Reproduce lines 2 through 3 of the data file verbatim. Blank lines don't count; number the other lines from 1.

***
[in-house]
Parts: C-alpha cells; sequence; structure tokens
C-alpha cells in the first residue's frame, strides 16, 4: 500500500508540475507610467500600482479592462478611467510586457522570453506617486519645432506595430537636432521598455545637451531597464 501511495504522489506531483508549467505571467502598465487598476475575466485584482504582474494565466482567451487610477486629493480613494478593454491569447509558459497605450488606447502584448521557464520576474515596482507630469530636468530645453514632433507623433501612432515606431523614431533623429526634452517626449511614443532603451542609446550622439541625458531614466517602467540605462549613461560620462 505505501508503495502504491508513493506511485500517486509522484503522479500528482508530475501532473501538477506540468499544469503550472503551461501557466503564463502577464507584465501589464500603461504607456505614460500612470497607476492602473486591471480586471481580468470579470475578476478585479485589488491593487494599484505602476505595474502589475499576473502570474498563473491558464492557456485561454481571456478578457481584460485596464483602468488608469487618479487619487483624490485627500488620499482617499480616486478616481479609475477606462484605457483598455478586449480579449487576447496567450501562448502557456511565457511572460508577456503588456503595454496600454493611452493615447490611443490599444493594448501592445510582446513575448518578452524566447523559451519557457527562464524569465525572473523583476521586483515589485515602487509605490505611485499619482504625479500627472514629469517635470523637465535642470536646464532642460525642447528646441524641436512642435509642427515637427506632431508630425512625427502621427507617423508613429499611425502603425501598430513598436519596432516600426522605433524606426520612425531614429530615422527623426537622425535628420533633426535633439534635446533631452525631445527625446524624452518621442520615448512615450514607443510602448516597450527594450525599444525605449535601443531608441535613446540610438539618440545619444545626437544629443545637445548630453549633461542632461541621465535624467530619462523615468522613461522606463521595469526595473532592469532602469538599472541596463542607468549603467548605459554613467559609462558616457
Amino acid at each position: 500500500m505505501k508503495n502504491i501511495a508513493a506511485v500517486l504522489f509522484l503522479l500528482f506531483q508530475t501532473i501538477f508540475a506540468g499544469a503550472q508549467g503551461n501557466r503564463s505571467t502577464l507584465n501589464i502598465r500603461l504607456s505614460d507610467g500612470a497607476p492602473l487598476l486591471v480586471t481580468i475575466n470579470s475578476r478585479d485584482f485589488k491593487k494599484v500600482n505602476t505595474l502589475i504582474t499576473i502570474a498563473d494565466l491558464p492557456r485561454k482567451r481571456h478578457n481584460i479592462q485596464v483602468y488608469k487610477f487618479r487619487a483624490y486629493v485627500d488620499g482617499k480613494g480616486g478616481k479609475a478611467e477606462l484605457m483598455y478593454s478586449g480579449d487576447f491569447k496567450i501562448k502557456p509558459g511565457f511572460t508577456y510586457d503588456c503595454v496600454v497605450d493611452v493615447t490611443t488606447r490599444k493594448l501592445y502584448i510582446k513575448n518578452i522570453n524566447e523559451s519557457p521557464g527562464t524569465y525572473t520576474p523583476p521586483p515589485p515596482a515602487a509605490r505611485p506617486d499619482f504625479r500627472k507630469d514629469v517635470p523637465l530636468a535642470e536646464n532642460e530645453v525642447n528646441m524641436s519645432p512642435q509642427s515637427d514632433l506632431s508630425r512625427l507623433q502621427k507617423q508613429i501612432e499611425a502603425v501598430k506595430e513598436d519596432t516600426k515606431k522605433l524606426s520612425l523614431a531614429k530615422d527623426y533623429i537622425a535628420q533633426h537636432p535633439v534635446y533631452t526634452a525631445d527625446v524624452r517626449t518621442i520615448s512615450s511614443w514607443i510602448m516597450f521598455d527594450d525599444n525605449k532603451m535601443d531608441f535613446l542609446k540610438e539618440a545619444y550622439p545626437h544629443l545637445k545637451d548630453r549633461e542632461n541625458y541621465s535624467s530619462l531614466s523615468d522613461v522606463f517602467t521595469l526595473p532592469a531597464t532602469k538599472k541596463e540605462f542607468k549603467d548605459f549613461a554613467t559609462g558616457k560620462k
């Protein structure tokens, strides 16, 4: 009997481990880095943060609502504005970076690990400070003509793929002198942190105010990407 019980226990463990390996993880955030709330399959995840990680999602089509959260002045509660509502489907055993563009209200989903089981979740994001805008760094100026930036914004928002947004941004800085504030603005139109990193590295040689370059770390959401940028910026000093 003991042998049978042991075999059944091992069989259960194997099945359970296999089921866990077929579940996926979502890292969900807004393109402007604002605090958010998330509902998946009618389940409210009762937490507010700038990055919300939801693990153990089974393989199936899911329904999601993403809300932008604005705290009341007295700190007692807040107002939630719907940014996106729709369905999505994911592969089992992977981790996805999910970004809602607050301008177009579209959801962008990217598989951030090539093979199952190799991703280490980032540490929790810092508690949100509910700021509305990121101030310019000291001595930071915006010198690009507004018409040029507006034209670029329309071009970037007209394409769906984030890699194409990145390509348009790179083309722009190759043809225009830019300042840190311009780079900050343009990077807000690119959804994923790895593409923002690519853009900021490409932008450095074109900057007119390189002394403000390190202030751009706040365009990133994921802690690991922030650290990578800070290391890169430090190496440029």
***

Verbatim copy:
Parts: C-alpha cells; sequence; structure tokens
C-alpha cells in the first residue's frame, strides 16, 4: 500500500508540475507610467500600482479592462478611467510586457522570453506617486519645432506595430537636432521598455545637451531597464 501511495504522489506531483508549467505571467502598465487598476475575466485584482504582474494565466482567451487610477486629493480613494478593454491569447509558459497605450488606447502584448521557464520576474515596482507630469530636468530645453514632433507623433501612432515606431523614431533623429526634452517626449511614443532603451542609446550622439541625458531614466517602467540605462549613461560620462 505505501508503495502504491508513493506511485500517486509522484503522479500528482508530475501532473501538477506540468499544469503550472503551461501557466503564463502577464507584465501589464500603461504607456505614460500612470497607476492602473486591471480586471481580468470579470475578476478585479485589488491593487494599484505602476505595474502589475499576473502570474498563473491558464492557456485561454481571456478578457481584460485596464483602468488608469487618479487619487483624490485627500488620499482617499480616486478616481479609475477606462484605457483598455478586449480579449487576447496567450501562448502557456511565457511572460508577456503588456503595454496600454493611452493615447490611443490599444493594448501592445510582446513575448518578452524566447523559451519557457527562464524569465525572473523583476521586483515589485515602487509605490505611485499619482504625479500627472514629469517635470523637465535642470536646464532642460525642447528646441524641436512642435509642427515637427506632431508630425512625427502621427507617423508613429499611425502603425501598430513598436519596432516600426522605433524606426520612425531614429530615422527623426537622425535628420533633426535633439534635446533631452525631445527625446524624452518621442520615448512615450514607443510602448516597450527594450525599444525605449535601443531608441535613446540610438539618440545619444545626437544629443545637445548630453549633461542632461541621465535624467530619462523615468522613461522606463521595469526595473532592469532602469538599472541596463542607468549603467548605459554613467559609462558616457